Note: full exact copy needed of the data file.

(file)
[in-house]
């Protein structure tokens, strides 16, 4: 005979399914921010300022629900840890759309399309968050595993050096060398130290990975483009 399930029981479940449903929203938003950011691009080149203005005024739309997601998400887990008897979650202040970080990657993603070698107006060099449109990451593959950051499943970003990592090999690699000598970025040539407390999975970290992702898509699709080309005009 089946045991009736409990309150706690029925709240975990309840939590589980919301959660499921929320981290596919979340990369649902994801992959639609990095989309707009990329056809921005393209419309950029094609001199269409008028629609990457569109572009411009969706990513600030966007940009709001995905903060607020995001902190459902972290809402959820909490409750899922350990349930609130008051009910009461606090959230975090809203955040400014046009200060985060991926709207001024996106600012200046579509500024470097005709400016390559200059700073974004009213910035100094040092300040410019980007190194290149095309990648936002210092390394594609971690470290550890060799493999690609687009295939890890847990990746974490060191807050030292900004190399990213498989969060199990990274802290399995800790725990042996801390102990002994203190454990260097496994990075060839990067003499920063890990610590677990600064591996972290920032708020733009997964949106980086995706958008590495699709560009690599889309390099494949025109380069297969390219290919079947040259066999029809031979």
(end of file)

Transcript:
[in-house]
């Protein structure tokens, strides 16, 4: 005979399914921010300022629900840890759309399309968050595993050096060398130290990975483009 399930029981479940449903929203938003950011691009080149203005005024739309997601998400887990008897979650202040970080990657993603070698107006060099449109990451593959950051499943970003990592090999690699000598970025040539407390999975970290992702898509699709080309005009 089946045991009736409990309150706690029925709240975990309840939590589980919301959660499921929320981290596919979340990369649902994801992959639609990095989309707009990329056809921005393209419309950029094609001199269409008028629609990457569109572009411009969706990513600030966007940009709001995905903060607020995001902190459902972290809402959820909490409750899922350990349930609130008051009910009461606090959230975090809203955040400014046009200060985060991926709207001024996106600012200046579509500024470097005709400016390559200059700073974004009213910035100094040092300040410019980007190194290149095309990648936002210092390394594609971690470290550890060799493999690609687009295939890890847990990746974490060191807050030292900004190399990213498989969060199990990274802290399995800790725990042996801390102990002994203190454990260097496994990075060839990067003499920063890990610590677990600064591996972290920032708020733009997964949106980086995706958008590495699709560009690599889309390099494949025109380069297969390219290919079947040259066999029809031979």